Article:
What to do if you find a tick attached to you or your pet
- Remove it carefully using tweezers following Health Canada’s: How to remove a tick (online instructions) / How to properly remove a tick (video) or with a tick remover. Remove the tick as soon as possible. Removing ticks within 24 hours reduces the risk of infection.
- Take a photo of the tick and send to Public Health for identification using our *new* Online Tick Photo Submission Form.
- Note: Submitting tick photos helps identify blacklegged ticks to collect local data on where blacklegged ticks are being found and how often. Public Health does not test ticks for the presence of harmful microorganisms (like Lyme disease).
- While waiting for a response, please do not discard the tick. The tick should be placed in a small jar with some rubbing alcohol.
If you have concerns about a tick bite, contact your healthcare provider (or veterinarian for your pet) immediately.
- Flick or scratch an attached tick
- Use petroleum jelly, heat, or nail polish to remove a tick (these take too long to work)
- Remove a tick while holding it around the middle (abdomen)
- Burn an attached tick
These methods increase the chance of forcing harmful microorganisms out of the tick and into your bloodstream.
Blacklegged ticks and Lyme disease
Lyme disease is a serious illness caused by bacteria spread through the bite of an infected blacklegged tick (also known as a deer tick).
Blacklegged ticks are usually found in woody or bushy areas, or areas with tall grass, but because they can be carried by birds it is possible to encounter them in most places. Ticks do not jump, fly or move very quickly, but will wait on low-growing vegetation and then easily latch onto people and animals that brush against them.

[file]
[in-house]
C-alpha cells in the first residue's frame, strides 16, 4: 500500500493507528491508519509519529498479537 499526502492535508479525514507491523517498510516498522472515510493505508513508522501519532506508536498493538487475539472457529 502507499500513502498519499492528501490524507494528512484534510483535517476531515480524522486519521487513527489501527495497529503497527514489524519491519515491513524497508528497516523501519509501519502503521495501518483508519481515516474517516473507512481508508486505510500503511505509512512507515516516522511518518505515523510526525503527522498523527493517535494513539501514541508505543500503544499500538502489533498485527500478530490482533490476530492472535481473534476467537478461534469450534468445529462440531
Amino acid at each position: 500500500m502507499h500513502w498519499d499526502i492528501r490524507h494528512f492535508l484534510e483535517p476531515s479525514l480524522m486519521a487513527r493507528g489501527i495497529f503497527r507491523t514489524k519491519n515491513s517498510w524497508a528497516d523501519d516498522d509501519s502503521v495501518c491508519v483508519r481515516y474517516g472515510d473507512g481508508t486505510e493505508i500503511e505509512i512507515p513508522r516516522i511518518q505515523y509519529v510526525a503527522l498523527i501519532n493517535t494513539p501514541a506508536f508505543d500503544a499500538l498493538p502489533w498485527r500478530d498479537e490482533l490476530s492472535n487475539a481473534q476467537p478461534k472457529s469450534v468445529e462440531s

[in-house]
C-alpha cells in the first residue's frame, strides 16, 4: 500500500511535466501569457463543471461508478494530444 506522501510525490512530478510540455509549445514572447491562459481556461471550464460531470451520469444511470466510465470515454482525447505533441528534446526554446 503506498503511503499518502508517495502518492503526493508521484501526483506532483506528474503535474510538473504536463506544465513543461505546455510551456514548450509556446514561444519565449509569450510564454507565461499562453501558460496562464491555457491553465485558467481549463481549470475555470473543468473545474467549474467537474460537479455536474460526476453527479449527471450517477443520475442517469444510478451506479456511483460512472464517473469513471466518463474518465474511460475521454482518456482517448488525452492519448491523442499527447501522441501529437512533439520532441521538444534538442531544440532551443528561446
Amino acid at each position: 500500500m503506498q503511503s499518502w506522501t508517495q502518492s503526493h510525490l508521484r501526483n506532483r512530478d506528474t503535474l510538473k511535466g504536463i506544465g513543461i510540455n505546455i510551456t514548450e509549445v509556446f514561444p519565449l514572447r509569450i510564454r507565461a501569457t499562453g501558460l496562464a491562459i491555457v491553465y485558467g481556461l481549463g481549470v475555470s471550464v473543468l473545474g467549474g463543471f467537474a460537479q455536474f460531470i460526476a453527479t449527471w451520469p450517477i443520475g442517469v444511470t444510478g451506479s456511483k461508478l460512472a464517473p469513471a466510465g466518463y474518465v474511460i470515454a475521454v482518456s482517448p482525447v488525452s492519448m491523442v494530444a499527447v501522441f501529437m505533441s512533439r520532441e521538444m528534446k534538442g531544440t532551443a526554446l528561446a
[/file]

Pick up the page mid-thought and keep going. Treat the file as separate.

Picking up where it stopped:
For information about risk areas in Ontario, please refer to Public Health Ontario’s Lyme Disease Estimated Risk Areas Map. Always take precautions in woody or bushy areas, or areas with tall grass, even if they have not been identified as higher risk areas on the map.
An infected Blacklegged tick must be actively feeding for at least 24 hours to transmit the bacterium that causes Lyme disease. Early stages of Lyme disease may be treated with antibiotics if detected soon enough. Contact your healthcare provider if you are concerned.
How to prevent tick bites and Lyme disease
- Download our Tick ID card (PDF, 2 pages, 288 KB) to carry with you
- Wear light-coloured clothing so ticks are easy to see
- Cover up by wearing closed footwear and tucking pants into socks
- Use a repellent that contains DEET or Icaridin and follow the manufacturer’s directions
- Perform full-body checks on yourself, children, and pets
- When you get home, put your clothes in the dryer on high heat for at least 10 minutes before washing them
- Find out how Lyme disease is identified and treated
- Find out how to reduce ticks around your home
Ticks and Climate Change
Climate change is reshaping the landscape of tickborne disease risks here in Ontario. Rising temperatures and longer warm seasons are leading to more abundant tick populations as well as increased tick activity levels and range in Ontario. Ticks are expanding into regions where they were once uncommon and is estimated to continue to expand northward. Across Ontario and Canada, the chance that you may encounter a tick continues to grow and with that comes an increasing risk of tick-borne diseases.
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